Peruvian security forces are using technology to fight Los Malditos del Triunfo and other criminal groups.
Security forces are using computer databases to create maps which show where crime is occurring throughout the country. The map helps police develop strategies to combat criminal activity, according to Diego Salazar, principal investigator of the Andean Journal of Political Studies.
The maps are helping security forces “prioritize” how they use their resources in the fight against criminal groups, Salazar said.
The terrorist group Shining Path is the largest organized crime group in Peru. The group engages in drug trafficking, arms smuggling, money laundering, and the production of coca paste.
International drug trafficking organizations also operate in Peru. These include the Sinaloa Cartel, based in Mexico, and Los Rastrojos and Los Urabeños, two Colombian-based drug trafficking groups.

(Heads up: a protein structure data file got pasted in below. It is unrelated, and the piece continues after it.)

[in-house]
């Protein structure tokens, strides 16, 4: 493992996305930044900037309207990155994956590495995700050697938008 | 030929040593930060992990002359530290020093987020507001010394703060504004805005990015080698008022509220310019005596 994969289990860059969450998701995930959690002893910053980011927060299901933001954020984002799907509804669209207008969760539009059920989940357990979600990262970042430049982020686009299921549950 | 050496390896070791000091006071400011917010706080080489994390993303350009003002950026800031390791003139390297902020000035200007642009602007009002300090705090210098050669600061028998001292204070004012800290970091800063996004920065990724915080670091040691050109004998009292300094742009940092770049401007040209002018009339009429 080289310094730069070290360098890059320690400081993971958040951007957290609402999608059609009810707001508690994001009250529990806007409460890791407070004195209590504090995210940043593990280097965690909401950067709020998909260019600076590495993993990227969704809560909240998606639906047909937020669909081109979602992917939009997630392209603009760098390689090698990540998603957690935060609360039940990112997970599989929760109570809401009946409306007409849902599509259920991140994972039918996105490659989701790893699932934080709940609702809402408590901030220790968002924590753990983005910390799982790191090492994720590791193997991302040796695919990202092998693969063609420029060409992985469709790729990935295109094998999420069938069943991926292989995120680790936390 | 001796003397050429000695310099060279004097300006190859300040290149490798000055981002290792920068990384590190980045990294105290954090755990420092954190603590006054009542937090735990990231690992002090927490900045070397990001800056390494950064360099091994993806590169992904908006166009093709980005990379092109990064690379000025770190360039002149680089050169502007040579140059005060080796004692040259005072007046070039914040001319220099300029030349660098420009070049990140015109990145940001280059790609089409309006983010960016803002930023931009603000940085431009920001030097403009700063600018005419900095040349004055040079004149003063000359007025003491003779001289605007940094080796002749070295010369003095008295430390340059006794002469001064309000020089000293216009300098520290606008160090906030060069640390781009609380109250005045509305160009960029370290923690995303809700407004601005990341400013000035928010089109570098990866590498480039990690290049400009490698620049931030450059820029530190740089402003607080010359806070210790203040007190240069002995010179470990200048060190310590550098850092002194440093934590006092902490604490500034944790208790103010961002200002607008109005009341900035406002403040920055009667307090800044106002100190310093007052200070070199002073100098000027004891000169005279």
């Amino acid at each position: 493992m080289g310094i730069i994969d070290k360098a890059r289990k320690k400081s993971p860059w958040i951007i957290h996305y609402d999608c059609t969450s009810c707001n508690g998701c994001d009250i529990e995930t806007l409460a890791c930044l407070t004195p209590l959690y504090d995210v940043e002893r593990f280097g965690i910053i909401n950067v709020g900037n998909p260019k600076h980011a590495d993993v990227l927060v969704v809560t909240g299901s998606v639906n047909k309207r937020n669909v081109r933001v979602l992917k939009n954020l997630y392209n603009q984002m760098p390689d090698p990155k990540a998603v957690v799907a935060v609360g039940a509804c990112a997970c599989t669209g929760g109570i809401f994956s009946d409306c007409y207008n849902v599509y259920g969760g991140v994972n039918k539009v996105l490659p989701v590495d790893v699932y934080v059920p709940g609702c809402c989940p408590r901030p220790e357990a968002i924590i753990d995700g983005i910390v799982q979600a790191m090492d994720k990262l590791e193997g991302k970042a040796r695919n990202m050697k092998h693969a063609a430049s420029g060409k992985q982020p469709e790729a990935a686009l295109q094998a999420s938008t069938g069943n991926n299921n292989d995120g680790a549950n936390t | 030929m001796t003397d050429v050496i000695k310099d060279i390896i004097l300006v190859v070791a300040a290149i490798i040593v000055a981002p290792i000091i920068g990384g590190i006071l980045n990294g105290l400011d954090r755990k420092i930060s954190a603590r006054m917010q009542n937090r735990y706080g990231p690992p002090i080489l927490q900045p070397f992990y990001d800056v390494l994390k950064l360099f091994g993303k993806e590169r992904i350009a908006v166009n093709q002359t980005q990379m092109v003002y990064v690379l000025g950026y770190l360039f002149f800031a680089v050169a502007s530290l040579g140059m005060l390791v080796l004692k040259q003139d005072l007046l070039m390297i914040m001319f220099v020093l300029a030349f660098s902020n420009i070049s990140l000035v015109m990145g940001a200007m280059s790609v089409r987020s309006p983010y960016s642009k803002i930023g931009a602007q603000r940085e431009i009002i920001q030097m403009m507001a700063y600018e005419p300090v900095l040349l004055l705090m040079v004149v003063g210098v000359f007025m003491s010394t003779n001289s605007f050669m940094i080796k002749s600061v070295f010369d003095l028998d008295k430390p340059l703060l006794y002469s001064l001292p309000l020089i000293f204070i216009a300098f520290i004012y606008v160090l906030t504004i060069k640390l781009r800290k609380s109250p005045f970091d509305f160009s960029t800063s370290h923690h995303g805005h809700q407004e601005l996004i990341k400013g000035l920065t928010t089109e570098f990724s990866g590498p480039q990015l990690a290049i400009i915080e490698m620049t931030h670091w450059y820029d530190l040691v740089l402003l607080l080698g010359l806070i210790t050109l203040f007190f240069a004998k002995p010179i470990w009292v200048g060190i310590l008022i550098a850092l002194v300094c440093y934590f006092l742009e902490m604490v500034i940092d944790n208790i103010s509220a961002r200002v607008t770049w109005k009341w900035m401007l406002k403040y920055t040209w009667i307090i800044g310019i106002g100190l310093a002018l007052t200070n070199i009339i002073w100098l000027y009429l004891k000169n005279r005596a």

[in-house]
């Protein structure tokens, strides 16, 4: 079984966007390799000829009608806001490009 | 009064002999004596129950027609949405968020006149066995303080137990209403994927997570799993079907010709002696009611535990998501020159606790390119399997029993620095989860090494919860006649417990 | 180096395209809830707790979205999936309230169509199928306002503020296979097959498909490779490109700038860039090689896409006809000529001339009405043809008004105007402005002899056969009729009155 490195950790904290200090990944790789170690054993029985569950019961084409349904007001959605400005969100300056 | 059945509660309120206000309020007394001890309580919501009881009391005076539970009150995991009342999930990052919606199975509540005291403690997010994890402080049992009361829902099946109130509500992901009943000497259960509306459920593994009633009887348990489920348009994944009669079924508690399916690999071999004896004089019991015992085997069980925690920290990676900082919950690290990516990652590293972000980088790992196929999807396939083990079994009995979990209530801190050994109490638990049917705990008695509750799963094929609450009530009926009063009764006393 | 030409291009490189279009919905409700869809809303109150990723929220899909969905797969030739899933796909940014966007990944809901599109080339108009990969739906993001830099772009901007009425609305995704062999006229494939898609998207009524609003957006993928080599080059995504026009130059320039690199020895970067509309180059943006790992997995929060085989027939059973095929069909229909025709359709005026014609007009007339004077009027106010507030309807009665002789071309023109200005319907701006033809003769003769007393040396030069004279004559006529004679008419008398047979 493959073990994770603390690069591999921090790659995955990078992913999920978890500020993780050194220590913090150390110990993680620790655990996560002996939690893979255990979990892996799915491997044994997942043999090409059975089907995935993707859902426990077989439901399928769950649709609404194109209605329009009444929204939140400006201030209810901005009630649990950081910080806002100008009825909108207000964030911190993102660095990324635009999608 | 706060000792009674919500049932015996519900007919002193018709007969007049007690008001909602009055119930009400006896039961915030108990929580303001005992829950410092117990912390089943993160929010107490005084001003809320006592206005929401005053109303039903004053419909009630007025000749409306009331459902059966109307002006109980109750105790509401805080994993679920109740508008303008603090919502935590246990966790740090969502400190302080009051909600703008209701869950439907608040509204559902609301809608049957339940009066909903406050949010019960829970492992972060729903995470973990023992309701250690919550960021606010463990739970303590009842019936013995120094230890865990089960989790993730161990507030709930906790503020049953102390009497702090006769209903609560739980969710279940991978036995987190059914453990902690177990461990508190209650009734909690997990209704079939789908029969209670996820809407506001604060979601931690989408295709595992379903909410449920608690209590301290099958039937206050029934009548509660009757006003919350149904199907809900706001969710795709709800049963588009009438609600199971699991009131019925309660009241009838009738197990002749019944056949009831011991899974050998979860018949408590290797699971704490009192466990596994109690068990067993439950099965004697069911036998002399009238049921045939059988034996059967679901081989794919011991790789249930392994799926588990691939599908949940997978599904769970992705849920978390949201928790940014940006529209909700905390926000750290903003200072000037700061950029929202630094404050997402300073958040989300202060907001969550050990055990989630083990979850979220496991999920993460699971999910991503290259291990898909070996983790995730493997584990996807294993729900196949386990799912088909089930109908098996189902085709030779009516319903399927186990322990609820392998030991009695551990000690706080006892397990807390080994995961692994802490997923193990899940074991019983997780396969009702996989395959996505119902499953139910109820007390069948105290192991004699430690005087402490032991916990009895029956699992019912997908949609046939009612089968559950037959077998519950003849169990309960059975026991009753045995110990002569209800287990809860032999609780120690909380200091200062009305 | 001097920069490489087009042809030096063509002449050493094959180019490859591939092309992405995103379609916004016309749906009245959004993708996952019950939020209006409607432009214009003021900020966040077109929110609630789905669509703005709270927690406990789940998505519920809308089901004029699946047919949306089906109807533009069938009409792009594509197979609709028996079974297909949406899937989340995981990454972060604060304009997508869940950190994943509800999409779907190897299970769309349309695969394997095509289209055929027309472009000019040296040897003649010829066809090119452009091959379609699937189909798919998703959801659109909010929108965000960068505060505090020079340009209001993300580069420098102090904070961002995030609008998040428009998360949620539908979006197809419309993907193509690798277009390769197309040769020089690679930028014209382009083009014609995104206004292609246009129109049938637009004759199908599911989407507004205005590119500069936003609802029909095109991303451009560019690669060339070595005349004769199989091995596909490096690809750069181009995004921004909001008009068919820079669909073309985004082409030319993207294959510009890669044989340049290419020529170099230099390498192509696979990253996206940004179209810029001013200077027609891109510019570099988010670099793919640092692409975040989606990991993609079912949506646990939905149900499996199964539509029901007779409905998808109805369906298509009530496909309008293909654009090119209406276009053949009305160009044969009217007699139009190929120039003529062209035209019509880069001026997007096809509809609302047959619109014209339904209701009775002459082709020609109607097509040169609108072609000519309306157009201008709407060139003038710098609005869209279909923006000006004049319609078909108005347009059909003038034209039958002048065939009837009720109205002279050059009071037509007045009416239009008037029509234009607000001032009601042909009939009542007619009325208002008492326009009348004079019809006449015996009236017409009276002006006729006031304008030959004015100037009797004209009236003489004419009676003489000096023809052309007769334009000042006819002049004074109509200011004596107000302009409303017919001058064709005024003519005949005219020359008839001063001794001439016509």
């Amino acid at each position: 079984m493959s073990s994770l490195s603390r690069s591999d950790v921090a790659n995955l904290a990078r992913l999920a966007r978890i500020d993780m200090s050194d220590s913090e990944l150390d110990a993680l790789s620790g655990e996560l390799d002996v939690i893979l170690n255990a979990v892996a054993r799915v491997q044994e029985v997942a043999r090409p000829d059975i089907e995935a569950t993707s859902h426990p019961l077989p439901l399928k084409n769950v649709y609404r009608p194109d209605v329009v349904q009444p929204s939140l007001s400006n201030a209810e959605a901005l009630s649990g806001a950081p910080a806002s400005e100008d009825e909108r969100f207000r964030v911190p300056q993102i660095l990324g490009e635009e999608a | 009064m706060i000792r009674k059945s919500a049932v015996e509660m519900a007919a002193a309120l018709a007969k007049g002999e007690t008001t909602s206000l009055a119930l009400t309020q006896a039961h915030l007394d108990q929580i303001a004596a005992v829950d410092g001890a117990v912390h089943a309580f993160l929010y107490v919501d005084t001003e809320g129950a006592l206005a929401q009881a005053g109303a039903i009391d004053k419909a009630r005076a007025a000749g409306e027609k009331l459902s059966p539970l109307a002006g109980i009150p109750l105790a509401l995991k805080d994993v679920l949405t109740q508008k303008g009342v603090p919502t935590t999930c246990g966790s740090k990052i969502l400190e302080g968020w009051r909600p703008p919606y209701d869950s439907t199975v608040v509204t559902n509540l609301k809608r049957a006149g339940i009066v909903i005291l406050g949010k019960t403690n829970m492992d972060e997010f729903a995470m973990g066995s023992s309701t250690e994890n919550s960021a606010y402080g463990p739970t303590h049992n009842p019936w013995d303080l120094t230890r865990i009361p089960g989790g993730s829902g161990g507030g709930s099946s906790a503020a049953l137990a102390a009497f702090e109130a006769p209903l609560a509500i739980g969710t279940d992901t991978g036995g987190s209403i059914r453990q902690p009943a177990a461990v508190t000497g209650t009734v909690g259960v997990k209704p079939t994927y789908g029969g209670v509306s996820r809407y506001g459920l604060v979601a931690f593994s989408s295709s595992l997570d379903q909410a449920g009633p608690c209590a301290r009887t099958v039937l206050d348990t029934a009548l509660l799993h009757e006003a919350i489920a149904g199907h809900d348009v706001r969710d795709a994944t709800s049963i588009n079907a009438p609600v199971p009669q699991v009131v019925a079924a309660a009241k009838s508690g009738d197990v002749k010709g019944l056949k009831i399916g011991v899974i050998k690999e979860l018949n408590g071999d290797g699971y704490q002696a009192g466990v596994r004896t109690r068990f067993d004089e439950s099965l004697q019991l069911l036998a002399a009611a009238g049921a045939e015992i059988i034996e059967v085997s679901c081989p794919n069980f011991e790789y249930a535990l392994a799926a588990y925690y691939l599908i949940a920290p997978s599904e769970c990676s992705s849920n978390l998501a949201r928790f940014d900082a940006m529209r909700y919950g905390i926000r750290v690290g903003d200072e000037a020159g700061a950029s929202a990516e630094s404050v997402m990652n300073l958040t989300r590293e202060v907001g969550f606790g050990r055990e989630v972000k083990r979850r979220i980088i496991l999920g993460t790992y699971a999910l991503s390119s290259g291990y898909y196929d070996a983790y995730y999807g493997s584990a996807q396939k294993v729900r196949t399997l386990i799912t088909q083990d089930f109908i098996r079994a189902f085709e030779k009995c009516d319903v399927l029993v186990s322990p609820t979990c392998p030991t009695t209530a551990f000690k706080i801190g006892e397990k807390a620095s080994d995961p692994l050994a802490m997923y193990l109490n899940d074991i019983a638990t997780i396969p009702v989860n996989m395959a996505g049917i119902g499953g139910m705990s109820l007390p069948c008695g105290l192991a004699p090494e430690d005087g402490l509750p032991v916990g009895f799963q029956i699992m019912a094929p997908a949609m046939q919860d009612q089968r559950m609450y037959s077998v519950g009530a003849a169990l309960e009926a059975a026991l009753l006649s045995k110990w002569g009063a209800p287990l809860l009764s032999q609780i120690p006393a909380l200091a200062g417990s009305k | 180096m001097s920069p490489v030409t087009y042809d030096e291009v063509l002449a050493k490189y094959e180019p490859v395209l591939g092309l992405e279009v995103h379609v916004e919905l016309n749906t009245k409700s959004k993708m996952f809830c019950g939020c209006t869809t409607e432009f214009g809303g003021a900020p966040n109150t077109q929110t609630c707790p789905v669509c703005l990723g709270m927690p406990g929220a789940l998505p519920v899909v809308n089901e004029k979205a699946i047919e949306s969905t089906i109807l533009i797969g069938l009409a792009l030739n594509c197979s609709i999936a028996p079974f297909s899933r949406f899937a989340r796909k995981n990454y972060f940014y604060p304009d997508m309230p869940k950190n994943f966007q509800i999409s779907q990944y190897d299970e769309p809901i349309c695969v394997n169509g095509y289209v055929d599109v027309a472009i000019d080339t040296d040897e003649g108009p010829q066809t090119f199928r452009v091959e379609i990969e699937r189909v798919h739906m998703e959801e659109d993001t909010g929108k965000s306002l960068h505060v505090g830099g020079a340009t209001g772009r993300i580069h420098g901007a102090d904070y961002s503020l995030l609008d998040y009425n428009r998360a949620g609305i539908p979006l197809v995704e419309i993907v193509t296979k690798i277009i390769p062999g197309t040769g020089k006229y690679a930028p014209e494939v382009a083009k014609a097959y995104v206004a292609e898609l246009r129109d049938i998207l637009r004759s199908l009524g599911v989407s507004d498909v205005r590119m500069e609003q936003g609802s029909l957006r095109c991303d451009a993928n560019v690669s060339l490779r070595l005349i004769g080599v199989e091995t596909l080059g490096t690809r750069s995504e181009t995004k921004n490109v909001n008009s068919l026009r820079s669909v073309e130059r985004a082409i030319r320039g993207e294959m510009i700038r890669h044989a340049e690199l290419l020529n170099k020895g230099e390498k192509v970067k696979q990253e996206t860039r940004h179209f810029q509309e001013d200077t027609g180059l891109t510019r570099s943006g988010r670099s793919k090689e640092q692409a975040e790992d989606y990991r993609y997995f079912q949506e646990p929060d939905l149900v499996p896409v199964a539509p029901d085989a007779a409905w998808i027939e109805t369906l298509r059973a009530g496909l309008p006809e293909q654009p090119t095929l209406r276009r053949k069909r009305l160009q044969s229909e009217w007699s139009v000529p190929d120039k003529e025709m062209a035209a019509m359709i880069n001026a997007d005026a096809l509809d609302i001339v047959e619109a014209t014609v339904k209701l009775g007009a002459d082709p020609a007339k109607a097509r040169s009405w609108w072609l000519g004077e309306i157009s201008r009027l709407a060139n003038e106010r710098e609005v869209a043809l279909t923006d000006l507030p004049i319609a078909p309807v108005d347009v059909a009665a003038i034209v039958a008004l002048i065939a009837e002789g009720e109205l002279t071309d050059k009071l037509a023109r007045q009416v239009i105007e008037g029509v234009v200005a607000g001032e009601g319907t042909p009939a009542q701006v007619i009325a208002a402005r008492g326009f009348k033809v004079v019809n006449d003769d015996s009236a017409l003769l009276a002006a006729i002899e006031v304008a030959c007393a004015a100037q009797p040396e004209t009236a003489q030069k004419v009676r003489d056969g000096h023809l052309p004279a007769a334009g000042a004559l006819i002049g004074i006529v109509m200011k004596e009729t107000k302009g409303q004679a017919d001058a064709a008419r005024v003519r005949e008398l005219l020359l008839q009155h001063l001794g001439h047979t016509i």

Cooperation in the fight against drug trafficking
The United States is cooperating with Peru in the fight against drug trafficking.
Brian Nichols, the U.S. ambassador in Lima, recently acknowledged the successes of Peruvian security forces.
“I want to acknowledge the important work of the Public Prosecutor’s Office, Attorney General’s Office, and their entire team,” Nichols said on July 9 during the signing of a joint cooperation agreement between the two countries to fight money laundering, according to Inforegión.
The agreement, signed between the Public Prosecutor’s Office of Peru and the U.S. Drug Enforcement Administration (DEA), calls for authorities to develop a specialized program to train 250 Peruvian prosecutors in the best methods to investigate and prosecute money laundering.
The cooperation agreement also includes the participation of the National Police, the Superintendency of Banks, and the Financial Intelligence Unit (UIF). The two countries will also share information.
International cooperation in the fight against organized crime syndicates is important, because of the transnational nature of drug trafficking and other criminal enterprises, Salazar said.